For the first time, a deep-learning algorithm has taught itself an efficient way to solve a Rubik’s cube.
A Rubik’s cube has over 43 quintillion possible combinations — but only 1 solution, which is achieved by manipulating the cube until all 9 squares on each of the cube’s faces are the same colour. It’s a challenge for an algorithm to teach itself to solve such a puzzle if it is not given any strategic hints on how to do so.
Pierre Baldi and his colleagues at the University of California in Irvine developed a deep neural network — a type of artificial-intelligence algorithm — that figures out how to solve a Rubik’s cube. Their program works backwards from a solution to a given configuration to observe how closely the two are related. It repeats that process for a large number of configurations and combines those observations to determine optimal moves for solving the puzzle.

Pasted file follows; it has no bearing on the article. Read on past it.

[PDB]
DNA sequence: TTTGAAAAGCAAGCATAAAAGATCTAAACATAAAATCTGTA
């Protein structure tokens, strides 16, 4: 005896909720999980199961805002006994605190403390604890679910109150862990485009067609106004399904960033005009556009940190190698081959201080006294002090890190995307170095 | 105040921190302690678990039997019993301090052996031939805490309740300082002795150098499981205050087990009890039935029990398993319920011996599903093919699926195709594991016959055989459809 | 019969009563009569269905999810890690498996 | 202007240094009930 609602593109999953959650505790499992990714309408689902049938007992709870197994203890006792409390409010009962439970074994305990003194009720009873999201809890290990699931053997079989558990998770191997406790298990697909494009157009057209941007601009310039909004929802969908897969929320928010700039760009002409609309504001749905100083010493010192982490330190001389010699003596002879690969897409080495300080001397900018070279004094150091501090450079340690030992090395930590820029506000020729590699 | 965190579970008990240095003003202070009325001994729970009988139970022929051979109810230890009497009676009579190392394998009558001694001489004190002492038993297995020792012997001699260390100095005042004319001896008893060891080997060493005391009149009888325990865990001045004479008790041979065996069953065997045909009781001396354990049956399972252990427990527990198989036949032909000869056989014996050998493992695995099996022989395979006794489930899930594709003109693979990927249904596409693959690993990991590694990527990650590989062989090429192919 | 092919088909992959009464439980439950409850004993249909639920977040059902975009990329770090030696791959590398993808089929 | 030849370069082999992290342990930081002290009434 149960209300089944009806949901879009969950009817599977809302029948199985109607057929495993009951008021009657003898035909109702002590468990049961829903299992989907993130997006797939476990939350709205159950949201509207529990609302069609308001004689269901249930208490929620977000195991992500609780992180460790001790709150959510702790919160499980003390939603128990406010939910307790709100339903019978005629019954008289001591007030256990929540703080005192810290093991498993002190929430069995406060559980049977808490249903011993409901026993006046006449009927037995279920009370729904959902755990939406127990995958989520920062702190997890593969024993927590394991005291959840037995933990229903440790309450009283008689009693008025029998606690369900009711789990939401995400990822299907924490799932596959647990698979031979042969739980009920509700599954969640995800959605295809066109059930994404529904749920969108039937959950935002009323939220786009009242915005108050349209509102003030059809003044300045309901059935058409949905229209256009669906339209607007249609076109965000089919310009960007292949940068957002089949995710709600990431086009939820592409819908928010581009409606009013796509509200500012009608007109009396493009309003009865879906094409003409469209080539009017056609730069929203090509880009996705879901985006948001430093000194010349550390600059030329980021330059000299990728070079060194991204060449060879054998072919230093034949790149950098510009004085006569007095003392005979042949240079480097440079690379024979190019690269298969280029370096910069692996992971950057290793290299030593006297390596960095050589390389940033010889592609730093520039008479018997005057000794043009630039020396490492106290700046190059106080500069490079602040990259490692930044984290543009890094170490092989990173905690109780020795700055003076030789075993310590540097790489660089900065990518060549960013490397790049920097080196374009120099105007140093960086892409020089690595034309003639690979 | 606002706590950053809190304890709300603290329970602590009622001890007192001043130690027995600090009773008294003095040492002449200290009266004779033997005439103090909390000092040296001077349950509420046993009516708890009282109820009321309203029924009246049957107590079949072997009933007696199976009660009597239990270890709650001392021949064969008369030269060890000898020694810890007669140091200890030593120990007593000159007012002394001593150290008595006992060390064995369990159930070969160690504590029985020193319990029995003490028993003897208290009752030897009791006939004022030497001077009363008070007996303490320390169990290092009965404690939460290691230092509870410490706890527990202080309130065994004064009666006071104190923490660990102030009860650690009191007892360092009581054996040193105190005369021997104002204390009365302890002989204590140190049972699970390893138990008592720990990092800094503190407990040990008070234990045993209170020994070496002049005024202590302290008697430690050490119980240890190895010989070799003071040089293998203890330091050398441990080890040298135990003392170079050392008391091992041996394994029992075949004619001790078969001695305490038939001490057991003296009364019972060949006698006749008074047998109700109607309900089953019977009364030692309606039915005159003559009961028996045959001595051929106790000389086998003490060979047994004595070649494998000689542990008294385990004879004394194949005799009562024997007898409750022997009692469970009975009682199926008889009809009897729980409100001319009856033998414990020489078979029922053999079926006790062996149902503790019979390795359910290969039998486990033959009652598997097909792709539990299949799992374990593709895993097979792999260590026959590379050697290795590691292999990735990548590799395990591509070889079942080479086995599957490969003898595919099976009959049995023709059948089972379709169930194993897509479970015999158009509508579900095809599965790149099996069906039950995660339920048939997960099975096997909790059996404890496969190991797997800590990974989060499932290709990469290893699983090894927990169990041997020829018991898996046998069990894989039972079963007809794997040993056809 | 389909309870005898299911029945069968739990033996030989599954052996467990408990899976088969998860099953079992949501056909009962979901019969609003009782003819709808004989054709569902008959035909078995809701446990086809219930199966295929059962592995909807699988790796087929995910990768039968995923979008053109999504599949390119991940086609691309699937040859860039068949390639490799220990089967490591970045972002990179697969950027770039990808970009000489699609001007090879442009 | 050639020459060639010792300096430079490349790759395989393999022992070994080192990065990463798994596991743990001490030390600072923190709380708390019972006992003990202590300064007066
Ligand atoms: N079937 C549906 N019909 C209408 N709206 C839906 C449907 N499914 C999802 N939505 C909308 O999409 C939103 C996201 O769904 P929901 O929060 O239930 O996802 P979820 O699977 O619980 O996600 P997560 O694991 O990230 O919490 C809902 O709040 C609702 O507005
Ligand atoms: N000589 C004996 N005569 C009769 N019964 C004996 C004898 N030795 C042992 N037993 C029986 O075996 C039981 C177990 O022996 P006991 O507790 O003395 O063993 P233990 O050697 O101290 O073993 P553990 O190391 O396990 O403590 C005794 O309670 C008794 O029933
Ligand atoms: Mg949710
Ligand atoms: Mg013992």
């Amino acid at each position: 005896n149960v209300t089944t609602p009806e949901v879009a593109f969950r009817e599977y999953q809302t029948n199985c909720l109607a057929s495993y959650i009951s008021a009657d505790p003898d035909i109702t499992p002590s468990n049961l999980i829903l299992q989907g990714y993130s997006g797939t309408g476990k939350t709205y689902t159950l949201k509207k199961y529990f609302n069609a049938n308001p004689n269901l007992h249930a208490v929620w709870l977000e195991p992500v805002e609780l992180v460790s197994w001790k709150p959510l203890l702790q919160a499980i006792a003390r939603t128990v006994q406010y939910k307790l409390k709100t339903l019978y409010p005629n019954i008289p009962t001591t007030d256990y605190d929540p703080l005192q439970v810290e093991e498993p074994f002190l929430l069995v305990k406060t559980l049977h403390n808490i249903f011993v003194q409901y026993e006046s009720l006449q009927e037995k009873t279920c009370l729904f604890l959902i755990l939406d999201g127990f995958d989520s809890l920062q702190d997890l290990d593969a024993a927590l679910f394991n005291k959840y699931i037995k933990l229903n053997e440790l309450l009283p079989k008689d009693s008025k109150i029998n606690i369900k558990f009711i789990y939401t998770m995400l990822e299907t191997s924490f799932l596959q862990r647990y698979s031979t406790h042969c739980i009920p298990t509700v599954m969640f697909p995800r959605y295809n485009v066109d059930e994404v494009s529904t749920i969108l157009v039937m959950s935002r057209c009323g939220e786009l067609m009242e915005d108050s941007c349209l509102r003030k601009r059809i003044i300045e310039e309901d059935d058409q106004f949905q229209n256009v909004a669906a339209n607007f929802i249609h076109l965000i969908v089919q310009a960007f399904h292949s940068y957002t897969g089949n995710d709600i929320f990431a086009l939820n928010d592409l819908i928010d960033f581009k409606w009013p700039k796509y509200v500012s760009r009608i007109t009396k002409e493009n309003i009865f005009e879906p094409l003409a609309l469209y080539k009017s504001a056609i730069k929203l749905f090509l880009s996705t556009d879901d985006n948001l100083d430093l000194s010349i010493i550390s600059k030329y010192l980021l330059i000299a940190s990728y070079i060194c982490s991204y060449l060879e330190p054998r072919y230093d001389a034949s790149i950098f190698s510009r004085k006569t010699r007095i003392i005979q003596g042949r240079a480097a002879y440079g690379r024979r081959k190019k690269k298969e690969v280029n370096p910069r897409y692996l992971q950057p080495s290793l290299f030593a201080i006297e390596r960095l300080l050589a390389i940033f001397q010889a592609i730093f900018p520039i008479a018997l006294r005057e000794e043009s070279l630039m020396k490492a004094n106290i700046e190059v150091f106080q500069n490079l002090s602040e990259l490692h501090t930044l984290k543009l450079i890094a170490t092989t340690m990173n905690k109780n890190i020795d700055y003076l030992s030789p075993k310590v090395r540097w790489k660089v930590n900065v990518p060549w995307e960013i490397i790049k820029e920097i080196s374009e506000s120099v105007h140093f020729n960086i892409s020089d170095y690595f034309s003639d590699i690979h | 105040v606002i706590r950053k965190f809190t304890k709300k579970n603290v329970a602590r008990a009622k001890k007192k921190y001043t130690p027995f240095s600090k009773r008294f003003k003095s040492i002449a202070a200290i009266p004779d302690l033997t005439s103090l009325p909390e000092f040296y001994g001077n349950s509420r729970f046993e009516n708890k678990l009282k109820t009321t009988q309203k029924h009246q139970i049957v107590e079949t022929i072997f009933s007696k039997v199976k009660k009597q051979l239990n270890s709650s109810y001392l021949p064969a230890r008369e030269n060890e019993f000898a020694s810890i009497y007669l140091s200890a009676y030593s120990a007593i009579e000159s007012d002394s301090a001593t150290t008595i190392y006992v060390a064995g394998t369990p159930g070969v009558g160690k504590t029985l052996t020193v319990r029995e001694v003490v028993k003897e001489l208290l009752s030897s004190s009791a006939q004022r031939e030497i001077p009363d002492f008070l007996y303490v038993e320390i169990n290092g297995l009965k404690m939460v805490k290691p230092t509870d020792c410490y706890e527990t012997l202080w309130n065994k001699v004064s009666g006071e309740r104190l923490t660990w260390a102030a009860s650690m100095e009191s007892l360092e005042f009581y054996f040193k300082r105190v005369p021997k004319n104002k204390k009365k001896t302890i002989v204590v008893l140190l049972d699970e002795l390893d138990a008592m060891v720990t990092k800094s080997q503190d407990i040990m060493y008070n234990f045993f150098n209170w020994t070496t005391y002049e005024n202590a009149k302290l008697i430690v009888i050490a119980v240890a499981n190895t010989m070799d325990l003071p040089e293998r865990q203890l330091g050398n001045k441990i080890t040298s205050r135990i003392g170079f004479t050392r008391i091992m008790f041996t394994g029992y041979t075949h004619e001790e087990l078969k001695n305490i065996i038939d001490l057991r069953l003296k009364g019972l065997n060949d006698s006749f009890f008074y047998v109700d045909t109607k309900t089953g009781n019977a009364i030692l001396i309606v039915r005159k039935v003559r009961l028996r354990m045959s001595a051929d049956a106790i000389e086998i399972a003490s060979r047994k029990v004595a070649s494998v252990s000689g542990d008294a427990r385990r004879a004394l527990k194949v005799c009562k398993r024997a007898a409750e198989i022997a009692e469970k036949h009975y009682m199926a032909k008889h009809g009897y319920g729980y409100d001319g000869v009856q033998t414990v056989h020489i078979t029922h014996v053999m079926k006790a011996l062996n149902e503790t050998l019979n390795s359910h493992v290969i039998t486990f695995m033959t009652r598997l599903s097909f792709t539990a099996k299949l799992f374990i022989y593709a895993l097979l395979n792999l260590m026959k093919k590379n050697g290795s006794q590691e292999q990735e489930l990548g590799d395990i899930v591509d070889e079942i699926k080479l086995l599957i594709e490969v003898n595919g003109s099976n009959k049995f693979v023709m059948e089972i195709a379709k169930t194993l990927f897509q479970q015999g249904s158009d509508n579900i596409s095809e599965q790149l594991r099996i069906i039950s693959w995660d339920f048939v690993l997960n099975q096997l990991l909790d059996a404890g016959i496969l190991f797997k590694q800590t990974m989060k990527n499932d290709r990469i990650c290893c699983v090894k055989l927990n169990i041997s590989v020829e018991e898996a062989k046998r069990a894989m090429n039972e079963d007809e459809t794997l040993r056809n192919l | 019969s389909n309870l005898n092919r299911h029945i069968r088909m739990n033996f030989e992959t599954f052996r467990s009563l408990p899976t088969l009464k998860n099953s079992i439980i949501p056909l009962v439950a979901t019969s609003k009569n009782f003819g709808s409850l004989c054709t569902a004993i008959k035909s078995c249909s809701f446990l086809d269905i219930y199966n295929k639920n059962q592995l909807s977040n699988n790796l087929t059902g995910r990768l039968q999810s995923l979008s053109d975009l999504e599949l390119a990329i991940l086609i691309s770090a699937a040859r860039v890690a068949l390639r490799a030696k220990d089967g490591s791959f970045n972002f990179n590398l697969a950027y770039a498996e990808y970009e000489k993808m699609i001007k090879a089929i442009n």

The algorithm solved the cube on every trial and, in more than 60% of trials, solved the cube with the smallest possible number of moves. The program could be applied to other puzzles with a vast number of potential combinations and a very small number of solutions.